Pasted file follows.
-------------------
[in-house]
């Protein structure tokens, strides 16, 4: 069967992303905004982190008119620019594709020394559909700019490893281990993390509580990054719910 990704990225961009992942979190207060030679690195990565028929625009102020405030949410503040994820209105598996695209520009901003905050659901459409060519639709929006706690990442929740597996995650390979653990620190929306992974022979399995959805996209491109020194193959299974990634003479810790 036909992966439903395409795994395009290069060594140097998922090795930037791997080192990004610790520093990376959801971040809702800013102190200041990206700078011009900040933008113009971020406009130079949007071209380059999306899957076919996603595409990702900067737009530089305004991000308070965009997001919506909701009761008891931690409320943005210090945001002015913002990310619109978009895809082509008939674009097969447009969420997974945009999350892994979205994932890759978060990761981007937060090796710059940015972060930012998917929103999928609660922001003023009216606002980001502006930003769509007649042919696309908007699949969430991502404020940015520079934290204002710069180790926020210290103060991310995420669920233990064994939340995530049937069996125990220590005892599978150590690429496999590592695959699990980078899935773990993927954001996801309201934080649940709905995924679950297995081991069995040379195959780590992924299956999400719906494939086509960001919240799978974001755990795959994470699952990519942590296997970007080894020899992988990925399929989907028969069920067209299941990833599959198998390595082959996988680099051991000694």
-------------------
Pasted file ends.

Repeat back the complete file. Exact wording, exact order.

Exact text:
[in-house]
């Protein structure tokens, strides 16, 4: 069967992303905004982190008119620019594709020394559909700019490893281990993390509580990054719910 990704990225961009992942979190207060030679690195990565028929625009102020405030949410503040994820209105598996695209520009901003905050659901459409060519639709929006706690990442929740597996995650390979653990620190929306992974022979399995959805996209491109020194193959299974990634003479810790 036909992966439903395409795994395009290069060594140097998922090795930037791997080192990004610790520093990376959801971040809702800013102190200041990206700078011009900040933008113009971020406009130079949007071209380059999306899957076919996603595409990702900067737009530089305004991000308070965009997001919506909701009761008891931690409320943005210090945001002015913002990310619109978009895809082509008939674009097969447009969420997974945009999350892994979205994932890759978060990761981007937060090796710059940015972060930012998917929103999928609660922001003023009216606002980001502006930003769509007649042919696309908007699949969430991502404020940015520079934290204002710069180790926020210290103060991310995420669920233990064994939340995530049937069996125990220590005892599978150590690429496999590592695959699990980078899935773990993927954001996801309201934080649940709905995924679950297995081991069995040379195959780590992924299956999400719906494939086509960001919240799978974001755990795959994470699952990519942590296997970007080894020899992988990925399929989907028969069920067209299941990833599959198998390595082959996988680099051991000694």